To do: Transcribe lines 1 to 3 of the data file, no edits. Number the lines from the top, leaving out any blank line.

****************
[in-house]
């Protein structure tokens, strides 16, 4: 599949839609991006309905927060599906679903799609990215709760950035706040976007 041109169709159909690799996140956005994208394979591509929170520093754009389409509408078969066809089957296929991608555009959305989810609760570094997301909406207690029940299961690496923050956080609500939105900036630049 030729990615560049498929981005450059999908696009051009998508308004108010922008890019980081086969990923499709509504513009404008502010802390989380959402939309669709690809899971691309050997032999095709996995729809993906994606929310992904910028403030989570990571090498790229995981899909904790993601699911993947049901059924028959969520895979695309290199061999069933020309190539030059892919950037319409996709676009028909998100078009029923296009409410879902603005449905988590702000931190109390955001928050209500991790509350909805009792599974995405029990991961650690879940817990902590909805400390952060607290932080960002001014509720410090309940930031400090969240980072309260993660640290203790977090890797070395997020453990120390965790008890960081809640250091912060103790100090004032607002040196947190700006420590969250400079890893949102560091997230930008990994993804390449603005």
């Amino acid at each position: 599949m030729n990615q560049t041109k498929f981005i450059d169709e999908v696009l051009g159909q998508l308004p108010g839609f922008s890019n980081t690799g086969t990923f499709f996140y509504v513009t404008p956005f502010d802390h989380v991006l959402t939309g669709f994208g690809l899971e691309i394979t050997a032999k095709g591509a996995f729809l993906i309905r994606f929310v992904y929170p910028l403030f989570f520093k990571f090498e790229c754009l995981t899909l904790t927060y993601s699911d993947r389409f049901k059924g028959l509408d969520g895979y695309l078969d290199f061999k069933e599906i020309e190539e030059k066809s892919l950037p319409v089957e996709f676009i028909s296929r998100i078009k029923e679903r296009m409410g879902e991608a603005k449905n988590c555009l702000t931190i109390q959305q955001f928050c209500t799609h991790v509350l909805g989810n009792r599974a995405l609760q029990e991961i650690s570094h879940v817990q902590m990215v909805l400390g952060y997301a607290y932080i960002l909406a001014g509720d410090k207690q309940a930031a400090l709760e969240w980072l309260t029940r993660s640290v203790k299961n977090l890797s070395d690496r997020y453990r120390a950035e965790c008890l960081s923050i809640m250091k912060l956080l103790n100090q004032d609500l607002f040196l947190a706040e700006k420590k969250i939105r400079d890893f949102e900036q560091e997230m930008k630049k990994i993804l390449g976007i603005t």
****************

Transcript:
[in-house]
């Protein structure tokens, strides 16, 4: 599949839609991006309905927060599906679903799609990215709760950035706040976007 041109169709159909690799996140956005994208394979591509929170520093754009389409509408078969066809089957296929991608555009959305989810609760570094997301909406207690029940299961690496923050956080609500939105900036630049 030729990615560049498929981005450059999908696009051009998508308004108010922008890019980081086969990923499709509504513009404008502010802390989380959402939309669709690809899971691309050997032999095709996995729809993906994606929310992904910028403030989570990571090498790229995981899909904790993601699911993947049901059924028959969520895979695309290199061999069933020309190539030059892919950037319409996709676009028909998100078009029923296009409410879902603005449905988590702000931190109390955001928050209500991790509350909805009792599974995405029990991961650690879940817990902590909805400390952060607290932080960002001014509720410090309940930031400090969240980072309260993660640290203790977090890797070395997020453990120390965790008890960081809640250091912060103790100090004032607002040196947190700006420590969250400079890893949102560091997230930008990994993804390449603005």
């Amino acid at each position: 599949m030729n990615q560049t041109k498929f981005i450059d169709e999908v696009l051009g159909q998508l308004p108010g839609f922008s890019n980081t690799g086969t990923f499709f996140y509504v513009t404008p956005f502010d802390h989380v991006l959402t939309g669709f994208g690809l899971e691309i394979t050997a032999k095709g591509a996995f729809l993906i309905r994606f929310v992904y929170p910028l403030f989570f520093k990571f090498e790229c754009l995981t899909l904790t927060y993601s699911d993947r389409f049901k059924g028959l509408d969520g895979y695309l078969d290199f061999k069933e599906i020309e190539e030059k066809s892919l950037p319409v089957e996709f676009i028909s296929r998100i078009k029923e679903r296009m409410g879902e991608a603005k449905n988590c555009l702000t931190i109390q959305q955001f928050c209500t799609h991790v509350l909805g989810n009792r599974a995405l609760q029990e991961i650690s570094h879940v817990q902590m990215v909805l400390g952060y997301a607290y932080i960002l909406a001014g509720d410090k207690q309940a930031a400090l709760e969240w980072l309260t029940r993660s640290v203790k299961n977090l890797s070395d690496r997020y453990r120390a950035e965790c008890l960081s923050i809640m250091k912060l956080l103790n100090q004032d609500l607002f040196l947190a706040e700006k420590k969250i939105r400079d890893f949102e900036q560091e997230m930008k630049k990994i993804l390449g976007i603005t």